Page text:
We have hard, rocky trails in So. California. If you've ever watched the original Star Trek, much of it was filmed at Vasquez Rocks, about 30 minutes from where I ride. Very few people ride barefoot, it's either shoes or boots. I'm lucky that my Iceland is a true barefoot horse, he has feet like diamonds. Nothing bothers him, we even have to cross railroad tracks and his feet aren't chipped at the end of a trial ride. But he is the exception out here.
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post #45 of 47 Old 08-09-2013, 02:17 PM
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Here I am again with my crazy ideas that will probably be laughed at by everyone ;) But I figure if anyone with an open mind is reading this it would be interesting to see!
Rather than use soring, pads and abuse to train these horses to have flashy gaits, why not clicker train them? I've seen clicker trained horses compete in all walks of the horse world, from hunters to eventers to dressage and reining and WP, why not CT the horse to have flashy gaits?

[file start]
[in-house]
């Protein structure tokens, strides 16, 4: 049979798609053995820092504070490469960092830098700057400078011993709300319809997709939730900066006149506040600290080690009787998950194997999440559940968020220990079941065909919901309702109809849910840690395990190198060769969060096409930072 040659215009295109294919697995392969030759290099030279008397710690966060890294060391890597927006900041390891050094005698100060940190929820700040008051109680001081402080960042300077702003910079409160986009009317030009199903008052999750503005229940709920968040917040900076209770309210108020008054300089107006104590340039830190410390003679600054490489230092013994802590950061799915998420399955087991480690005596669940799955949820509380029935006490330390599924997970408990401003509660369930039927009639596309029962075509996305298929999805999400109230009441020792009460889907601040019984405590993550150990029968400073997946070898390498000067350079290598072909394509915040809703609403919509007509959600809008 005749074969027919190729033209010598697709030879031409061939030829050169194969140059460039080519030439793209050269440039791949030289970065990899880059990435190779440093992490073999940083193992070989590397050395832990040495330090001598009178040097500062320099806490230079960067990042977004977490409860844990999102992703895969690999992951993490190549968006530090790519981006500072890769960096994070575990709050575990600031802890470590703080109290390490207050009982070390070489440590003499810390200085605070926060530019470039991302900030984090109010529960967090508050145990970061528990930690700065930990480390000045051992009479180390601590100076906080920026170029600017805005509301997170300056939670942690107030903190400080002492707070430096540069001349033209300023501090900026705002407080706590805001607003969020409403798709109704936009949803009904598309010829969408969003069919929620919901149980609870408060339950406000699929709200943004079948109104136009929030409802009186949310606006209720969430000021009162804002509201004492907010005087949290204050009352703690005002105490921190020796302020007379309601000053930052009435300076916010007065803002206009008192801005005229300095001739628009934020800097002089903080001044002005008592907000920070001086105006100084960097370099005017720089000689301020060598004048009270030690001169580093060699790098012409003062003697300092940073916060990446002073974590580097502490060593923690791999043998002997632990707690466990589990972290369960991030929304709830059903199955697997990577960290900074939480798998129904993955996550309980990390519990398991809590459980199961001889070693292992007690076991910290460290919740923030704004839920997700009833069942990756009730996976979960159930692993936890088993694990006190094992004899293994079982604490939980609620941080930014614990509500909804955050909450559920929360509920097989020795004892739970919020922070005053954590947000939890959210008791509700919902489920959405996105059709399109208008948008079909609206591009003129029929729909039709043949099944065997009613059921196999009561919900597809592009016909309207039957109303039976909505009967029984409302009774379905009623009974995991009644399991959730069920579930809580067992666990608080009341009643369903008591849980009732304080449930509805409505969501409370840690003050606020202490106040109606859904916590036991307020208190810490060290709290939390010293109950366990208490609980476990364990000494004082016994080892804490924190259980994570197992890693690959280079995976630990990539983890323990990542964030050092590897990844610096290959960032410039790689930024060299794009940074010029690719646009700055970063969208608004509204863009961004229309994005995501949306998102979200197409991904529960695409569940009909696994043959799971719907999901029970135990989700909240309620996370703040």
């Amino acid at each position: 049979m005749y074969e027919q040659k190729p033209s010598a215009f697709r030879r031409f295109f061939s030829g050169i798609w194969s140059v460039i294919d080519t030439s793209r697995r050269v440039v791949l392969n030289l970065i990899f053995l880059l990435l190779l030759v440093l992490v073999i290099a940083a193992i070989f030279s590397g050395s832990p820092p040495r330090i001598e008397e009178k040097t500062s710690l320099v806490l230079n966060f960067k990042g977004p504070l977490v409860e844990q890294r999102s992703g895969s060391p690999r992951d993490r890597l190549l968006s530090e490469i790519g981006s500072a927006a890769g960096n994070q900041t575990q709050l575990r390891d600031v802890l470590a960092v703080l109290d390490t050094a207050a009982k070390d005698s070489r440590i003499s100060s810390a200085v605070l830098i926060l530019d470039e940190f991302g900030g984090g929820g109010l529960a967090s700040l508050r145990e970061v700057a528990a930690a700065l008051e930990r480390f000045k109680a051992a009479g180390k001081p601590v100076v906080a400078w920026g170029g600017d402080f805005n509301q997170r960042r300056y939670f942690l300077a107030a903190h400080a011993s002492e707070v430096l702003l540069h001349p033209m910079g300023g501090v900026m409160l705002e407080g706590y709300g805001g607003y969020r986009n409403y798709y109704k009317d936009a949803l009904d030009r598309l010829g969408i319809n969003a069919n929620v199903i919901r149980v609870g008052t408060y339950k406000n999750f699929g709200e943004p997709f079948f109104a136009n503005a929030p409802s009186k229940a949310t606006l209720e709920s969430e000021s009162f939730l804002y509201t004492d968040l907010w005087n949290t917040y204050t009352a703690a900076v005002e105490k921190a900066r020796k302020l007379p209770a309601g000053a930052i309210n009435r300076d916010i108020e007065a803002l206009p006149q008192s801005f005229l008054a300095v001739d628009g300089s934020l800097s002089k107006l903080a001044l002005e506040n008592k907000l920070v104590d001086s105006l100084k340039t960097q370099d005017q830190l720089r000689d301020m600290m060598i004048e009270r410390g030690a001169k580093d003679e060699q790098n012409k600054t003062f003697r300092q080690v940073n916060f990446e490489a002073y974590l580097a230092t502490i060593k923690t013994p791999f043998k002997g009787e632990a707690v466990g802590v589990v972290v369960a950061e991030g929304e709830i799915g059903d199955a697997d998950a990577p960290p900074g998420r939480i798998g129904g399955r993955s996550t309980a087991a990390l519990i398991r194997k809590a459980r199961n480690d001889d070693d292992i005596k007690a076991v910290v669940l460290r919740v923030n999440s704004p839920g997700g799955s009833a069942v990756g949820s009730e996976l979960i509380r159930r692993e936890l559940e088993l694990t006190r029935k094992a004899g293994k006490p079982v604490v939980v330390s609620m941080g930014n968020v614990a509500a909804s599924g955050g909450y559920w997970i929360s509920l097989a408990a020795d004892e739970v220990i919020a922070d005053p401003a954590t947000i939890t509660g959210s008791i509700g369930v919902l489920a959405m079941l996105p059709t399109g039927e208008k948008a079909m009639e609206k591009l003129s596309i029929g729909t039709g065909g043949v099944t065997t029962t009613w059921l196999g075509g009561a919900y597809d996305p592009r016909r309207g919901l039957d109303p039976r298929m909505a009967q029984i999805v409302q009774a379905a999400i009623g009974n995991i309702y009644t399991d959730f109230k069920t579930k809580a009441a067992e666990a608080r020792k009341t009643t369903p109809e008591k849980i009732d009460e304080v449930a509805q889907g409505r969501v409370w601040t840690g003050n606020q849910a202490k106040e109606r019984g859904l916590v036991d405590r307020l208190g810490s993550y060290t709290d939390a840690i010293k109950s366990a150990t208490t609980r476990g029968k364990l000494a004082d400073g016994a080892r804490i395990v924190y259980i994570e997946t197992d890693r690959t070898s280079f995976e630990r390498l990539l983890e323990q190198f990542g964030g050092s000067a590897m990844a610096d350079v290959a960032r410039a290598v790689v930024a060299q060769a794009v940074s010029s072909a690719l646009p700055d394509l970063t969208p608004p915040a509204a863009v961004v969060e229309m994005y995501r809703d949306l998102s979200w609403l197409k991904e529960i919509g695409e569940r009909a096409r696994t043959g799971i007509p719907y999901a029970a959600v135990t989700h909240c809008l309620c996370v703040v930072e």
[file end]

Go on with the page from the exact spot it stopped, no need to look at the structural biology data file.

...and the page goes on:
This is a video of Georgia Bruce, using CT she's done some impressive dressage and reining - her horses are beautiful and well trained, responsive and eager to do the job. If she can CT a horse to Piaffe and Passage and sliding stop and spin, why couldn't someone train a horse to gait so unnaturally exaggerated?

This would certainly take more work and better trainers, but isn't that what a competition should be about? Rather than just who can cut the most corners?

I would love just one person to CT their flat or unshod, normally trimmed TWH to gait that flashy just to show the world abuse isn't needed.
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post #46 of 47 Old 08-09-2013, 03:47 PM
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I thought this video that slows done the action to show exactly how the legs are moving is really interesting.
Jolly Badger, Malda and PunksTank like this.
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post #47 of 47 Old 08-09-2013, 04:19 PM
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Originally Posted by jaydee View Post

I thought this video that slows done the action to show exactly how the legs are moving is really interesting.
Great video! Thanks for sharing this.